ARPS staff feel ‘unappreciated,’ ‘stressed,’ and ‘fed up’ over unresolved contract, go work-to-rule

  • 904C059D-8BBE-4B9A-B493-8280F77F957E
    ARPS teachers, paraeducators, school staff, students, and community members rallied for a fair contract on March 9.
  • EC34D1C1-7991-49DA-A7B8-3D69FB451370
    ARPS teachers, paraeducators, school staff, students, and community members rallied for a fair contract on March 9.
  • 028084B1-BA35-4F97-8CA3-AF951D071A6F
    ARPS teachers, paraeducators, school staff, students, and community members rallied for a fair contract on March 9.
  • EF042105-F4D3-4E72-AF54-3045D4A1A3E8
    ARPS teachers, paraeducators, school staff, students, and community members rallied for a fair contract on March 9.
  • 69282C0F-D08B-41D3-93EB-ED3CD3EAA8F2
    ARPS teachers, paraeducators, school staff, students, and community members rallied for a fair contract on March 9.
  • 9D9DDD9E-1F49-4EE2-A537-E77A05FA1F38
    A Gallup survey of US full-time workers conducted in February of 2022 showed record burnout levels among full-time teachers in the U.S. Pay "insufficient to merit the risk or stress of the job" is linked to low retention rates.

This story was originally published on December 21, 2022 and was updated to include new information and new images on March 14, 2023.

ARPS faculty and staff have been negotiating for what they say is “a fair contract” since January of 2022, but they remain at a frustrating impasse with the School Committee.

On February 27, 2023, in response, all district schools voted to work-to-rule, which means staff only works within the confines of their contracts. Additionally, approximately 200 ARPS employees and community members rallied on the Town Common on Thursday, March 9.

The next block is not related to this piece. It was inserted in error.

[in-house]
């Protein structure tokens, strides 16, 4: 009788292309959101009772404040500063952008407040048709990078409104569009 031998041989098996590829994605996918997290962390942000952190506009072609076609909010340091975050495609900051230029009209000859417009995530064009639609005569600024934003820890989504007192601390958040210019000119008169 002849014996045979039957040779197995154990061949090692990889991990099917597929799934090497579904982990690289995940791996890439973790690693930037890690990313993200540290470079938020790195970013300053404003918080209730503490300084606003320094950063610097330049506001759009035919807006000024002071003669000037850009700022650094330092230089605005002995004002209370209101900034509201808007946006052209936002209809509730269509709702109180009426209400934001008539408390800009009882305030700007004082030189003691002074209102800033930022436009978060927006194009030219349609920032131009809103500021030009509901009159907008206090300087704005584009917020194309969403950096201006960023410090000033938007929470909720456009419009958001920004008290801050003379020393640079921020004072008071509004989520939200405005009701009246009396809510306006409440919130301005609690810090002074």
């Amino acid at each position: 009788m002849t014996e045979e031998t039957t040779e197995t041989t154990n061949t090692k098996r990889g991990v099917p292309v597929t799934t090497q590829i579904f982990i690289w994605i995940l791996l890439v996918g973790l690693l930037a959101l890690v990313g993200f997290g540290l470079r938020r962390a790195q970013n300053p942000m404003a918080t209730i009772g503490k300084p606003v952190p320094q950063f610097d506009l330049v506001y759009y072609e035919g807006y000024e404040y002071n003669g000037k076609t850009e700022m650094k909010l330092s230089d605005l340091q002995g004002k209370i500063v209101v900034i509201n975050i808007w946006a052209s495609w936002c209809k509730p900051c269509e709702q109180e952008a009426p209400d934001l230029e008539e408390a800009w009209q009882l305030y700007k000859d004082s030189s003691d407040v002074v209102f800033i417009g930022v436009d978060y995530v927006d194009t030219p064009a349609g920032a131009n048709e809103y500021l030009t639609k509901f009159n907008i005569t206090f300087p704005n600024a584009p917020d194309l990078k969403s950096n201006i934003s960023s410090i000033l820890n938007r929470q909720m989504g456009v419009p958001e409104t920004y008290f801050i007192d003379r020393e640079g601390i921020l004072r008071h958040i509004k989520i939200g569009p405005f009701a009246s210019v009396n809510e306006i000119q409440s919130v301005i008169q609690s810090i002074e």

In October of 2022, the APEA (Amherst Pelham Education Association, the union for ARPS employees), lobbied for a 3.25% increase to teacher and clerical staff salaries this year followed by 4% and 5% increase for the next two years; they asked for a 6% raise for paraeducators to compensate them for what they say is “challenging and necessary work.”

Even increases like these would not keep pace with inflation; the cost of living adjustment (COLA) for 2022 was over 7 percent, and last year, teachers and staff received a meager .6 percent increase. In 2020, they received a 1.5 percent raise. 

The teachers’ original offer was a 9 percent increase each year. Amherst School Committee Chair Allison McDonald said the School Committee made three proposals for COLA in response. The first proposal in March of 2022 was for 2% each year for three years. The second in June was for 2.5% for one year followed by 2% for two. The third, in November, was for 2.5% for two years followed by 2% in the third year.

Teachers said they feel like this compensation is not representative of the work they do. “It makes me feel underappreciated,” librarian Ella Stocker said. 

According to an APEA press release, “the union estimates that the call for cost of living increases would not exceed 1.2 million in the budget.” and that there is “8 million dollars in unencumbered [town funds] that could be used.” 

According to McDonald, it’s not that simple. She noted that the APEA contract covers teachers, paras, and clerical staff in three different school districts: the Regional district (ARHS and ARMS), the Amherst district (Amherst’s three elementary schools), and the Pelham district (Pelham elementary school). “While funds from the town of Amherst can be used at the Town Council’s direction for the Amherst elementary district,” she said, “they cannot be directed to Pelham, and cannot be directed to the Region without an agreement (and vote) with the other three towns in the Region to increase the district’s operating budget and potentially increase their funding as well.”